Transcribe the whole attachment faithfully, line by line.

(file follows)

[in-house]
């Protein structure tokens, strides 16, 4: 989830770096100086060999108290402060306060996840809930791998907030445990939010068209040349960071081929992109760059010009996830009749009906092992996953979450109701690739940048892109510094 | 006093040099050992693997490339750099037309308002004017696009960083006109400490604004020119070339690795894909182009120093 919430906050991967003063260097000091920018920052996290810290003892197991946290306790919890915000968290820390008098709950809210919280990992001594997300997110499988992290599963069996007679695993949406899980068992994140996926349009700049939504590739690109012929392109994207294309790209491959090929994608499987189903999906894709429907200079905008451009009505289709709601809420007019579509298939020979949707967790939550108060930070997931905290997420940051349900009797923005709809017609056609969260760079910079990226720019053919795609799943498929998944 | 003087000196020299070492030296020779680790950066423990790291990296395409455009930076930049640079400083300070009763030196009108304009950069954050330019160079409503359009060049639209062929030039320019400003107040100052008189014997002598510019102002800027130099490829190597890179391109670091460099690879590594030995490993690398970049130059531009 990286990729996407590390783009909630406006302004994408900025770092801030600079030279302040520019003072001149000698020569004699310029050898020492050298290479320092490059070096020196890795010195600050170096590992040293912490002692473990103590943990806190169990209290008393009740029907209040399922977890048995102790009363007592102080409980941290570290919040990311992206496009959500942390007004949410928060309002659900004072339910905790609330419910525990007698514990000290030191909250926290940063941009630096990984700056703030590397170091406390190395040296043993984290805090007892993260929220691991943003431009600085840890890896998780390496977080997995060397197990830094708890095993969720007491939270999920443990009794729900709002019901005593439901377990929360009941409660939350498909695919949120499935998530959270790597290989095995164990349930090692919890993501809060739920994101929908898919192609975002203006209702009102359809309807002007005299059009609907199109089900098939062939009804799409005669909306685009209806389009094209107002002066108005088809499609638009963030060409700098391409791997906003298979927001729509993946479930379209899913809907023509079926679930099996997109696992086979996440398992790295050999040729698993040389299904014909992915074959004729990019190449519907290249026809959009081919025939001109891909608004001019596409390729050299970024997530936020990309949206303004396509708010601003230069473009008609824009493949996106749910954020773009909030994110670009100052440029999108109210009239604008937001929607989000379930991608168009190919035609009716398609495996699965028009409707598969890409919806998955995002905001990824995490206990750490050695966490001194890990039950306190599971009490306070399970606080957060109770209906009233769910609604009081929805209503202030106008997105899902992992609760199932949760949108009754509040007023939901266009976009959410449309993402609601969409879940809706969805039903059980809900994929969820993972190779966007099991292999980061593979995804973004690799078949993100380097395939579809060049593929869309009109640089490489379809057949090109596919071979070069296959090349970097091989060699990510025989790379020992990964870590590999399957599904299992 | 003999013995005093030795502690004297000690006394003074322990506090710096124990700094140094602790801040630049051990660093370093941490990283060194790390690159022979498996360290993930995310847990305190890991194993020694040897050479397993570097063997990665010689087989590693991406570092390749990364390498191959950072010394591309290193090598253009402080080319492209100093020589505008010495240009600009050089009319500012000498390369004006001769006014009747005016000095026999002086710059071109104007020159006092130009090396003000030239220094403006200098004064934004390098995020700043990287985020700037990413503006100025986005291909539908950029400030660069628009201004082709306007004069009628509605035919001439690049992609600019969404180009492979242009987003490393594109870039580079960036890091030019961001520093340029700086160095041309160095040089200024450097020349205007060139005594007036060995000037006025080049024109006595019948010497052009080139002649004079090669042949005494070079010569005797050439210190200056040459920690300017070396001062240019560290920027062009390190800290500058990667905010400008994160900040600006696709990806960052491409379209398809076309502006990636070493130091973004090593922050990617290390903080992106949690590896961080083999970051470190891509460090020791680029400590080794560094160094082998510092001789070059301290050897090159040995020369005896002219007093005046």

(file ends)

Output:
[in-house]
């Protein structure tokens, strides 16, 4: 989830770096100086060999108290402060306060996840809930791998907030445990939010068209040349960071081929992109760059010009996830009749009906092992996953979450109701690739940048892109510094 | 006093040099050992693997490339750099037309308002004017696009960083006109400490604004020119070339690795894909182009120093 919430906050991967003063260097000091920018920052996290810290003892197991946290306790919890915000968290820390008098709950809210919280990992001594997300997110499988992290599963069996007679695993949406899980068992994140996926349009700049939504590739690109012929392109994207294309790209491959090929994608499987189903999906894709429907200079905008451009009505289709709601809420007019579509298939020979949707967790939550108060930070997931905290997420940051349900009797923005709809017609056609969260760079910079990226720019053919795609799943498929998944 | 003087000196020299070492030296020779680790950066423990790291990296395409455009930076930049640079400083300070009763030196009108304009950069954050330019160079409503359009060049639209062929030039320019400003107040100052008189014997002598510019102002800027130099490829190597890179391109670091460099690879590594030995490993690398970049130059531009 990286990729996407590390783009909630406006302004994408900025770092801030600079030279302040520019003072001149000698020569004699310029050898020492050298290479320092490059070096020196890795010195600050170096590992040293912490002692473990103590943990806190169990209290008393009740029907209040399922977890048995102790009363007592102080409980941290570290919040990311992206496009959500942390007004949410928060309002659900004072339910905790609330419910525990007698514990000290030191909250926290940063941009630096990984700056703030590397170091406390190395040296043993984290805090007892993260929220691991943003431009600085840890890896998780390496977080997995060397197990830094708890095993969720007491939270999920443990009794729900709002019901005593439901377990929360009941409660939350498909695919949120499935998530959270790597290989095995164990349930090692919890993501809060739920994101929908898919192609975002203006209702009102359809309807002007005299059009609907199109089900098939062939009804799409005669909306685009209806389009094209107002002066108005088809499609638009963030060409700098391409791997906003298979927001729509993946479930379209899913809907023509079926679930099996997109696992086979996440398992790295050999040729698993040389299904014909992915074959004729990019190449519907290249026809959009081919025939001109891909608004001019596409390729050299970024997530936020990309949206303004396509708010601003230069473009008609824009493949996106749910954020773009909030994110670009100052440029999108109210009239604008937001929607989000379930991608168009190919035609009716398609495996699965028009409707598969890409919806998955995002905001990824995490206990750490050695966490001194890990039950306190599971009490306070399970606080957060109770209906009233769910609604009081929805209503202030106008997105899902992992609760199932949760949108009754509040007023939901266009976009959410449309993402609601969409879940809706969805039903059980809900994929969820993972190779966007099991292999980061593979995804973004690799078949993100380097395939579809060049593929869309009109640089490489379809057949090109596919071979070069296959090349970097091989060699990510025989790379020992990964870590590999399957599904299992 | 003999013995005093030795502690004297000690006394003074322990506090710096124990700094140094602790801040630049051990660093370093941490990283060194790390690159022979498996360290993930995310847990305190890991194993020694040897050479397993570097063997990665010689087989590693991406570092390749990364390498191959950072010394591309290193090598253009402080080319492209100093020589505008010495240009600009050089009319500012000498390369004006001769006014009747005016000095026999002086710059071109104007020159006092130009090396003000030239220094403006200098004064934004390098995020700043990287985020700037990413503006100025986005291909539908950029400030660069628009201004082709306007004069009628509605035919001439690049992609600019969404180009492979242009987003490393594109870039580079960036890091030019961001520093340029700086160095041309160095040089200024450097020349205007060139005594007036060995000037006025080049024109006595019948010497052009080139002649004079090669042949005494070079010569005797050439210190200056040459920690300017070396001062240019560290920027062009390190800290500058990667905010400008994160900040600006696709990806960052491409379209398809076309502006990636070493130091973004090593922050990617290390903080992106949690590896961080083999970051470190891509460090020791680029400590080794560094160094082998510092001789070059301290050897090159040995020369005896002219007093005046």